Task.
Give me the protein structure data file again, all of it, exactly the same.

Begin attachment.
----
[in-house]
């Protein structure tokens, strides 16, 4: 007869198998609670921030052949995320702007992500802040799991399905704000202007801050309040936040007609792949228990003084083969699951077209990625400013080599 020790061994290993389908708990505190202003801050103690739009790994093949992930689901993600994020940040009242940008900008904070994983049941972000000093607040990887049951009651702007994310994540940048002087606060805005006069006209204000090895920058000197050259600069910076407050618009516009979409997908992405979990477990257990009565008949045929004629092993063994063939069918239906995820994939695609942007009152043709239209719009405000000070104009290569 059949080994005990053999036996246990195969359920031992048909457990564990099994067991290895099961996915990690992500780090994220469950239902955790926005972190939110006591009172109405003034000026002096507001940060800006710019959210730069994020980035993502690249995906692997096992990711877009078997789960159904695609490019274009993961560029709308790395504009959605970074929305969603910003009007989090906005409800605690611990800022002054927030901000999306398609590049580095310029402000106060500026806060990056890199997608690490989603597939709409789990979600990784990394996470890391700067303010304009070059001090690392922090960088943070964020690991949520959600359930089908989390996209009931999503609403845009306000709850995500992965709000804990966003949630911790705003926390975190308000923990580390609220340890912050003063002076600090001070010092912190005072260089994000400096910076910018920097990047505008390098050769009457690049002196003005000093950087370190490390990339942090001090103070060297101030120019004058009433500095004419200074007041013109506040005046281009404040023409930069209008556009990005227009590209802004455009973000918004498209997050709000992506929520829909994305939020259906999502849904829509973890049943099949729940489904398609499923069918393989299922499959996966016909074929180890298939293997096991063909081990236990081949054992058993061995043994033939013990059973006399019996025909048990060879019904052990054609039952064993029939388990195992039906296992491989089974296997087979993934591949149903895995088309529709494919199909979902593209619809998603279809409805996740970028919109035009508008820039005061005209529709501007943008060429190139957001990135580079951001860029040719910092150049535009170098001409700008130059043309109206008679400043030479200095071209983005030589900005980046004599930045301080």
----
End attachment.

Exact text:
[in-house]
């Protein structure tokens, strides 16, 4: 007869198998609670921030052949995320702007992500802040799991399905704000202007801050309040936040007609792949228990003084083969699951077209990625400013080599 020790061994290993389908708990505190202003801050103690739009790994093949992930689901993600994020940040009242940008900008904070994983049941972000000093607040990887049951009651702007994310994540940048002087606060805005006069006209204000090895920058000197050259600069910076407050618009516009979409997908992405979990477990257990009565008949045929004629092993063994063939069918239906995820994939695609942007009152043709239209719009405000000070104009290569 059949080994005990053999036996246990195969359920031992048909457990564990099994067991290895099961996915990690992500780090994220469950239902955790926005972190939110006591009172109405003034000026002096507001940060800006710019959210730069994020980035993502690249995906692997096992990711877009078997789960159904695609490019274009993961560029709308790395504009959605970074929305969603910003009007989090906005409800605690611990800022002054927030901000999306398609590049580095310029402000106060500026806060990056890199997608690490989603597939709409789990979600990784990394996470890391700067303010304009070059001090690392922090960088943070964020690991949520959600359930089908989390996209009931999503609403845009306000709850995500992965709000804990966003949630911790705003926390975190308000923990580390609220340890912050003063002076600090001070010092912190005072260089994000400096910076910018920097990047505008390098050769009457690049002196003005000093950087370190490390990339942090001090103070060297101030120019004058009433500095004419200074007041013109506040005046281009404040023409930069209008556009990005227009590209802004455009973000918004498209997050709000992506929520829909994305939020259906999502849904829509973890049943099949729940489904398609499923069918393989299922499959996966016909074929180890298939293997096991063909081990236990081949054992058993061995043994033939013990059973006399019996025909048990060879019904052990054609039952064993029939388990195992039906296992491989089974296997087979993934591949149903895995088309529709494919199909979902593209619809998603279809409805996740970028919109035009508008820039005061005209529709501007943008060429190139957001990135580079951001860029040719910092150049535009170098001409700008130059043309109206008679400043030479200095071209983005030589900005980046004599930045301080």